Science, Technology, and Society: An Encyclopedia

Science, Technology, and Society: An Encyclopedia

Science, Technology, and Society: An Encyclopedia

Science, Technology, and Society: An Encyclopedia

Synopsis

Emphasizing an interdisciplinary and international coverage of the functions and effects of science and technology in society and culture, Science, Technology, and Society contains over 130 A to Z signed articles written by major scholars and experts from academic and scientific institutions and institutes worldwide. Each article is accompanied by a selected bibliography. Other features include extensive cross referencing throughout, a directory of contributors, and an extensive topical index.

Excerpt

The influence of chemistry and biology can be found throughout the world around us. All activities involving naturally occurring processes, from food production to animal husbandry to protection of the environment, rely on knowledge of biology. In medicine, biology is essential in the analysis of disease, preparation of vaccines, and understanding of genetics and birth defects. Chemistry is similarly omnipresent and is necessary for everything from the manufacturing of silicon chips used in computers to the synthesis of drugs for conditions ranging from high blood pressure to erectile dysfunction. In fact, every synthetic product that drives our culture of consumption, such as gasoline, plastics, cosmetics, paints, dyes, and medications, comes from chemical processes and is informed by knowledge of chemistry.

There is an increasing amount of public awareness about chemistry and biology, Information from these sciences is often reported by the news media (for example, forensic data in celebrity trials) and often figures in detective or medical novels, TV shows, and movies. This increased awareness has also created an increased level of scrutiny. Whereas worries about chemistry are about the same today as they were in the 1960s, involving concerns about pesticides, environmental toxins, and chemical warfare, the same cannot be said for biology. Advances in biology have raised new moral and pragmatic questions about cloning, transgenic plants and animals, and antibodies in foods, causing a great deal of concern in the public sphere. As legal and ethical regulations fall behind the pace of scientific progress, the research itself has become immersed in a level of politics that would have seemed impossible even twenty years earlier. We now have presidential candidates weighing in on whether they think stem cell research is a good idea, as government and the general population try to decide the course of scientific advances.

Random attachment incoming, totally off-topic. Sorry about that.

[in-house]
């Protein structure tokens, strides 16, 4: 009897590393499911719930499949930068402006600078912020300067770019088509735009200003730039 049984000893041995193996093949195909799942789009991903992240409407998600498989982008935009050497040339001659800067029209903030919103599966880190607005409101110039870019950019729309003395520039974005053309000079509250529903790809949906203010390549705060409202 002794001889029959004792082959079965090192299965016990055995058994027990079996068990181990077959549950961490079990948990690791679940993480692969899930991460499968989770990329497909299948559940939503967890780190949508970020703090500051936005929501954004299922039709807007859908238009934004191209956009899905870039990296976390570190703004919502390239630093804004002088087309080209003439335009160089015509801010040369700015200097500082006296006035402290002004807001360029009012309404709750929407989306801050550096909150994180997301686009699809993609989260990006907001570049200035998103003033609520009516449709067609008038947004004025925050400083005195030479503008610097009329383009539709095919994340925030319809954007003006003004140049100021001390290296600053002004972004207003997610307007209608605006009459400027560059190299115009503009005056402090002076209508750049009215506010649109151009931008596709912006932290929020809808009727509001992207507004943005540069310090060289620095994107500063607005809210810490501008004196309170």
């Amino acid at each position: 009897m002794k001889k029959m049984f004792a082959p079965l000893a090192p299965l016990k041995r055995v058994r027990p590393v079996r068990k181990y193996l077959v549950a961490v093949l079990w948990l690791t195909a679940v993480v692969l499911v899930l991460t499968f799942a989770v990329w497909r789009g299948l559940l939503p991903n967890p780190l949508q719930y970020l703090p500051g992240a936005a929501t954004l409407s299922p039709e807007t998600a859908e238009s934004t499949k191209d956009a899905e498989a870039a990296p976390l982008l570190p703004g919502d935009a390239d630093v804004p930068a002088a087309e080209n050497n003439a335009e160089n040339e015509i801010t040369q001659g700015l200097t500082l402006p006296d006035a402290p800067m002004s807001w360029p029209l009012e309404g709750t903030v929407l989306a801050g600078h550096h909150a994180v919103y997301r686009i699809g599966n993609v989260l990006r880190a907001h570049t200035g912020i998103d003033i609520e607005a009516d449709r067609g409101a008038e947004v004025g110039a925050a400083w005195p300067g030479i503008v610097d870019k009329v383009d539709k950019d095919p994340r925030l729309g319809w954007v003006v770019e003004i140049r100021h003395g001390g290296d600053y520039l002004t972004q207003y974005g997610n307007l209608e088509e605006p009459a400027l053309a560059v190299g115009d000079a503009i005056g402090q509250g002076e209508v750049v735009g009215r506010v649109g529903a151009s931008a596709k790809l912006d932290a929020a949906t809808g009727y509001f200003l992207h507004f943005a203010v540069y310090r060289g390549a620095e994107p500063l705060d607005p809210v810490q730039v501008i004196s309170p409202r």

In order to understand the true impact of chemistry and biology on our lives, we must understand how the research in these fields gets done and thus how the discourse in these fields has been shaped. To do so we must look at the ways in which these fields are structured, funded, and operated.

The Institutional Structures of the
Chemical and Biological Sciences

Chemistry has been divided into the fields of physical, organic, inorganic, and analytical chemistry for a hundred years and still uses these distinctions, with the addition of the field of biochemistry in the last fifty years. Biochemistry has meanwhile grown into a distinct discipline in its own right. Biology has evolved from botany, zoology, physiology, microbiology, animal behavior, ecology, and evolutionary biology to include the very active and important fields of genetics, enzymology, virology, cell biology, bioinformatics, neurobiology, developmental biology, and immunology. These new fields in biology rely heavily on chemistry and biochemistry as well as biology proper for the tools needed for research. Whereas every chemistry department will have the fields just listed, these different fields in biology may well have their own departments at different sites in the university.

Biochemistry has become a central science to both chemistry and biology. It is very hard . . .

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